Ceasefire in CMFEU vs BHP war

THOUSANDS of mine workers at BHP Billiton's Central Queensland operations will head back to work on Wednesday about 6am.

A ban on overtime is expected to stay in place.

But the Construction Forestry Mining Energy Union or CFMEU say there will "definitely" be more industrial action before the end of the month.

Each of the seven mines are run by BMA - a joint venture between BHP and Mitsui Coal.

The action affected all BMA sites in the Bowen Basin west of Mackay and Rockhampton.
Goonyella Riverside, Broadmeadow, Peak Downs, Saraji, Norwich Park, Gregory Crinum and Blackwater mines were largely shut down until Wednesday morning.

For every day BHP Billiton is unable to export its coking coal, the company loses up to $20 million.

If and how the action has affected the company will be released with BHP's next quarterly report.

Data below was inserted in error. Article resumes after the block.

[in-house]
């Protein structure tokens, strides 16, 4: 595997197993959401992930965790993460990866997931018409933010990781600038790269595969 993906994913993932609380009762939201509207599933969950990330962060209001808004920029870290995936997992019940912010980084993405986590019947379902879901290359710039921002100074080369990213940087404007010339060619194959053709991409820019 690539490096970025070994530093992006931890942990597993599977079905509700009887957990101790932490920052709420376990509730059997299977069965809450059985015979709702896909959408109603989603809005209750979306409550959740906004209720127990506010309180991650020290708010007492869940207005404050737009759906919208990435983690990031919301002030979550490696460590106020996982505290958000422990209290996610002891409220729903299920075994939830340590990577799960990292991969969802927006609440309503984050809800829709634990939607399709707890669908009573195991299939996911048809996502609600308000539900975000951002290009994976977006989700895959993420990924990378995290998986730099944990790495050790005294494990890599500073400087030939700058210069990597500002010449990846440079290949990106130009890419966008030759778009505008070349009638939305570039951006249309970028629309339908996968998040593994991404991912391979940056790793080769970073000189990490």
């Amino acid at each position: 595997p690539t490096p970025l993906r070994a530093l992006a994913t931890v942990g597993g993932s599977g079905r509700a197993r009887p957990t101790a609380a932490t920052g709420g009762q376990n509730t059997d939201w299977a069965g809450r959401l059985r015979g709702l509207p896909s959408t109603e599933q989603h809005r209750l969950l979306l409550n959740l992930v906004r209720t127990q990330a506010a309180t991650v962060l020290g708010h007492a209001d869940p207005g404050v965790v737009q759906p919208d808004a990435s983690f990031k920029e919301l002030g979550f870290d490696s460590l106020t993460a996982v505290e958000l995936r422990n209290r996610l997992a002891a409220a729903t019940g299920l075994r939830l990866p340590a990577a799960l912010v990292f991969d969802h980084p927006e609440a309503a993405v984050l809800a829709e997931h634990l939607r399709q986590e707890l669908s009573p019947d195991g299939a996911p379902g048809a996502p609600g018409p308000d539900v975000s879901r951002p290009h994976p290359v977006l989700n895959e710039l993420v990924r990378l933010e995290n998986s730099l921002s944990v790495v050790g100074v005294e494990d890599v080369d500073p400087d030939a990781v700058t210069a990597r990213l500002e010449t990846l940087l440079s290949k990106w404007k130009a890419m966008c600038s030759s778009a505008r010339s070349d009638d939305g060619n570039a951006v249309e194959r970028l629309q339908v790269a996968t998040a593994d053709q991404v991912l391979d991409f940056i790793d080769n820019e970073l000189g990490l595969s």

On Monday and Tuesday, CFMEU district president Stephen Smyth headed to Dysart, Moranbah, Emerald and Blackwater.

At those meetings, he said the union was again given a "mandate" to take whatever action was necessary to fight for workers.

On Monday night, BMA declared a "force majeure", a type of get-out-of-jail-free card when a company cannot meet its contracted conditions.

It is usually needed when a mine is struck by storms, flooding or damage is inflicted on its export facilities.

A BMA spokeswoman said "all Bowen Basin products" fell under the declaration, following the union's industrial action and heavy March rains.

The company took this route, in 2008, 2010 and 2011 following severe flooding and storms in Central Queensland.

Mr Smyth said the mining giant was showing contempt for its buyers by using industrial action to call a force majeure when it was not willing to negotiate.

"We're suspicious of everything that BHP does at the moment," Mr Smyth said.

"Obviously they're having issues with the coal supply but at the end of the day, with the force majeure, they're talking about things outside their power.

"They have the ability to enter negotiations.

"It's squarely on their shoulders."

Mr Smyth said a decision was yet to be made on what industrial action the union would take.

BMA declined to comment, but will take its proposed deal to the workers through a secret ballot towards the end of April.


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